Jan. 9 (Bloomberg) -- ALL - America Latina Logistica SA, Brazil’s largest railroad operator, rallied the most since 2009 after newspaper Valor Economico said the company may restart merger talks with Cosan SA Industria & Comercio.
Cosan Chairman Rubens Ometto and ALL shareholders may resume talks on a merger that may help resolve a dispute over sugar transportation contracts, Valor reported today, without saying how it got the information. Sao Paulo-based Cosan abandoned plans to pay 896.5 million reais ($374.5 million) for a 5.67 percent stake in ALL in August, saying negotiations “ended without the transaction coming to fruition.”
While Cosan’s Rumo Logistica SA unit said it delivered on a pledge to invest about 1 billion reais to increase rail capacity in the partnership to carry sugar to Brazil’s Santos Port, it argues that ALL didn’t give its cargo priority as agreed. ALL is suing to terminate the contract, saying Cosan hasn’t completed a terminal upgrade needed to avoid logjams upon the sugar’s arrival by train.
“It would be positive if ALL settles this dispute in a friendly way because the company would be able to put this issue behind it without having to worry about a penalty fee or any other problem arising from the failed deal,” Marcelo Torto, the head analyst at brokerage Ativa Corretora, said by phone from Rio de Janeiro. “Reaching an agreement to end the dispute is the main positive in the short term.”
ALL surged 8.8 percent to 6.80 reais at the close of trading in Sao Paulo. It was the best performer on the benchmark Ibovespa, which fell 2.5 percent. Cosan, a producer of sugar and ethanol, gained 1.1 percent to 37.30 reais.
Curitiba, Brazil-based ALL said in a regulatory filing today that while it “constantly evaluates alternative solutions” to the dispute with Rumo, it’s not able to predict their result. Cosan declined to comment when contacted by Bloomberg News.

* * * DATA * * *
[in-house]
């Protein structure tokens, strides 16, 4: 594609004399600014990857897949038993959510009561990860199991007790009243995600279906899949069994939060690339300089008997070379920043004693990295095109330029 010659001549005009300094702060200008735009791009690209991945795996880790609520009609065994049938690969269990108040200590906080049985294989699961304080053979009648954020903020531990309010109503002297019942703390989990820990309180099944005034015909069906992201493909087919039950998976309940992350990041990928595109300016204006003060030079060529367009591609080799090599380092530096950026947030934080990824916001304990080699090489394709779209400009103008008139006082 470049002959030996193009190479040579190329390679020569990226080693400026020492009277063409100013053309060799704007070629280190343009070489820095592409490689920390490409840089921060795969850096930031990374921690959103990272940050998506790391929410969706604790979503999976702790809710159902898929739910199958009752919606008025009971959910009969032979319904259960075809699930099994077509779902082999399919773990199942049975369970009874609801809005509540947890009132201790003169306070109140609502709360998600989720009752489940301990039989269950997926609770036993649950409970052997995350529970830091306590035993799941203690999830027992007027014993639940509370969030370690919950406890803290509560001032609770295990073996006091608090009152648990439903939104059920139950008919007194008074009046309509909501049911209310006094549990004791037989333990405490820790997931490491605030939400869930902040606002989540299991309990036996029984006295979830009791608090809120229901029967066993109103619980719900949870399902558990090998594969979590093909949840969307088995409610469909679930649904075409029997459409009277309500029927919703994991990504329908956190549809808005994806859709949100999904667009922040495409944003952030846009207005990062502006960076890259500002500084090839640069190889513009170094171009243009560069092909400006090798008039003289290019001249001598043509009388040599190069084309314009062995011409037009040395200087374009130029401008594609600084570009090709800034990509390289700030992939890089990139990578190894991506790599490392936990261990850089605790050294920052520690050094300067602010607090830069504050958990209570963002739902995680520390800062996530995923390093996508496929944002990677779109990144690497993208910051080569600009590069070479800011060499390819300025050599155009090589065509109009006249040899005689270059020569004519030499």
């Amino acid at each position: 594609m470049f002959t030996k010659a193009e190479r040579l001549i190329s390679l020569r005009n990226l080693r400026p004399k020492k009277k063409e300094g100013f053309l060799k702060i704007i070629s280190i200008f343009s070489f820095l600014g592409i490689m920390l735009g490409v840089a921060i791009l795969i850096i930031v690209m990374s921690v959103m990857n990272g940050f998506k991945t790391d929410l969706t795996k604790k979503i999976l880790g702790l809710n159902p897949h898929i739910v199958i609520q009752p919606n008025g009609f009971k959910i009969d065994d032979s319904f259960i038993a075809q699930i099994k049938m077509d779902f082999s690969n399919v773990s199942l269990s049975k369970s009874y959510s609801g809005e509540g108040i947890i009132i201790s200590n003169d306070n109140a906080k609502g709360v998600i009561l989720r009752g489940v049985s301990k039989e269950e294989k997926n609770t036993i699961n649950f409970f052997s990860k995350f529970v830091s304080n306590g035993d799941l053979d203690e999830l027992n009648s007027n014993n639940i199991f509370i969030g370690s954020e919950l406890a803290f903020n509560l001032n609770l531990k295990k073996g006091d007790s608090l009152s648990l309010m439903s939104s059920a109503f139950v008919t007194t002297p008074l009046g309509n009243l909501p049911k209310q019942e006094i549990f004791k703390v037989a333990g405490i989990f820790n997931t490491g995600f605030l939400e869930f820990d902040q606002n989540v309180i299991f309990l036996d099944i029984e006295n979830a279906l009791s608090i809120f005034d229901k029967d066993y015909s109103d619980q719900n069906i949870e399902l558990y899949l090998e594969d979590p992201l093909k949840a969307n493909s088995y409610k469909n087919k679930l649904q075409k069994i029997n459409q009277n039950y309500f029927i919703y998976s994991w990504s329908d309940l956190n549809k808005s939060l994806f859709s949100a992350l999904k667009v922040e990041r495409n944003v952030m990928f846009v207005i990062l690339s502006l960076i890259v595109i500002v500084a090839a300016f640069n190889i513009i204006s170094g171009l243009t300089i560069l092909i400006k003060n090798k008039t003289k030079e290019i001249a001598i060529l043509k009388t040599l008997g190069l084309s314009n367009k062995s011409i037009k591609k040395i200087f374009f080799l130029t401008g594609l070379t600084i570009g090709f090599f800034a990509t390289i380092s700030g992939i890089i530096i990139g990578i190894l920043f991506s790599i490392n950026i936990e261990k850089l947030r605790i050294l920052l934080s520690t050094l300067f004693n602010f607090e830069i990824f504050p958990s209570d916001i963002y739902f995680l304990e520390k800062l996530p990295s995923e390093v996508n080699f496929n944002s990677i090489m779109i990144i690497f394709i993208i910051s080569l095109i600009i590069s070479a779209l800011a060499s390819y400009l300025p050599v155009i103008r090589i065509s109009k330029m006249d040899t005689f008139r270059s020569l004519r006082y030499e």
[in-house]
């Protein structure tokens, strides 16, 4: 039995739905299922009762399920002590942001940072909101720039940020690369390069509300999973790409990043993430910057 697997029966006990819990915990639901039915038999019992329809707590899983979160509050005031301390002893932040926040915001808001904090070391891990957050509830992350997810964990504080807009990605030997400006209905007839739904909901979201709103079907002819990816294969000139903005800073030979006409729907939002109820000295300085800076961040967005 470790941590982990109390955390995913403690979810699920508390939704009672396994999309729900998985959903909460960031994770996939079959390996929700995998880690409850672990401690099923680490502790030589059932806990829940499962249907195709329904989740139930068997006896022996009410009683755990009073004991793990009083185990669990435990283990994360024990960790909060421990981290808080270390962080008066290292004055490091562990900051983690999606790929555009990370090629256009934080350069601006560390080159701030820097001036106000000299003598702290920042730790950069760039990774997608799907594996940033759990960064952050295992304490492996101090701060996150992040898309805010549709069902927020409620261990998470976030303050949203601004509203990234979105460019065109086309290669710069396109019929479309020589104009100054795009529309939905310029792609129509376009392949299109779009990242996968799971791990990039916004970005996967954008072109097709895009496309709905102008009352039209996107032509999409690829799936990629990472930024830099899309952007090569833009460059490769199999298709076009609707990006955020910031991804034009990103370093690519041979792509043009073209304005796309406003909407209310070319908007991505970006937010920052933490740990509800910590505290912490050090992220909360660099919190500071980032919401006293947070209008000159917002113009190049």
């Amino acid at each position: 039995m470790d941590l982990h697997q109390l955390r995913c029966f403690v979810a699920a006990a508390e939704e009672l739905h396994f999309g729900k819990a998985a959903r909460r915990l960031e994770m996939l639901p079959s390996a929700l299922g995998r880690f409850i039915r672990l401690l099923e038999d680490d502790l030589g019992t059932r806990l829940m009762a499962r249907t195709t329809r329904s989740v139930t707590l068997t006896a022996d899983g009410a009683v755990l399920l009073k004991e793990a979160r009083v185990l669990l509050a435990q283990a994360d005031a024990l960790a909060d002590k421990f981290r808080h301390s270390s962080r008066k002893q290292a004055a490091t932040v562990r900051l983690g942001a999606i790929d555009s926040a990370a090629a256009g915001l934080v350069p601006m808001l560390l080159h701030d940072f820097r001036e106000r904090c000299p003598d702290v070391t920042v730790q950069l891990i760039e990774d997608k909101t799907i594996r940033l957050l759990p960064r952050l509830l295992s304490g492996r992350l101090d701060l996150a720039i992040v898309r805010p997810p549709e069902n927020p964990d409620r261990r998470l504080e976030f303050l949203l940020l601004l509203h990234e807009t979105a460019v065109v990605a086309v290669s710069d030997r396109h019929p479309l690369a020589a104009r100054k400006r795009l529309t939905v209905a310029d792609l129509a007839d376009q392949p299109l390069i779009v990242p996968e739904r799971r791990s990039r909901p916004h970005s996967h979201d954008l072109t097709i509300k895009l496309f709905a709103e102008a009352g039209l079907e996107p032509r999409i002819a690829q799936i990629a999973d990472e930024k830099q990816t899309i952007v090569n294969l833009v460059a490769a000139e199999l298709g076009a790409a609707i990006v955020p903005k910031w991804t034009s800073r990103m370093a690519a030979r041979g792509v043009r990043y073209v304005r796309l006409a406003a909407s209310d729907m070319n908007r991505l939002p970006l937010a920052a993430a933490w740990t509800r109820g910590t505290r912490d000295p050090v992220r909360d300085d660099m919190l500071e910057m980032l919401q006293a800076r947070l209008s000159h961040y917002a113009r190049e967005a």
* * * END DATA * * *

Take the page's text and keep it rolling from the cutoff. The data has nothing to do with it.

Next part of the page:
Newspaper Folha de S. Paulo said this week that Brazil was planning to scrutinize ALL’s compliance with terms in its government contracts and pressure the company to make required infrastructure improvements, without saying how it got the information. ALL said in a Jan. 7 regulatory filing after the market closed that it hadn’t been called on to take part in a Jan. 6 meeting with the government, as Folha reported Dec. 31.
“There have been reports that the government is pressuring ALL, saying they haven’t made necessary investments,” Pedro Galdi, the head strategist at brokerage firm SLW Corretora in Sao Paulo, said in a telephone interview. “If there’s a merger, the bad mood with ALL would be over. That’s what’s pushing the stock higher.”
Cosan’s Ometto met with Transportation Minister Cesar Borges and President Dilma Rousseff yesterday in Brasilia to discuss logistics plans. ALL was not discussed, he told reporters after the meeting.
“The government is calling on companies to talk because they want the private-sector support for their logistics plan,” he said. “Cosan has always invested in logistics.”
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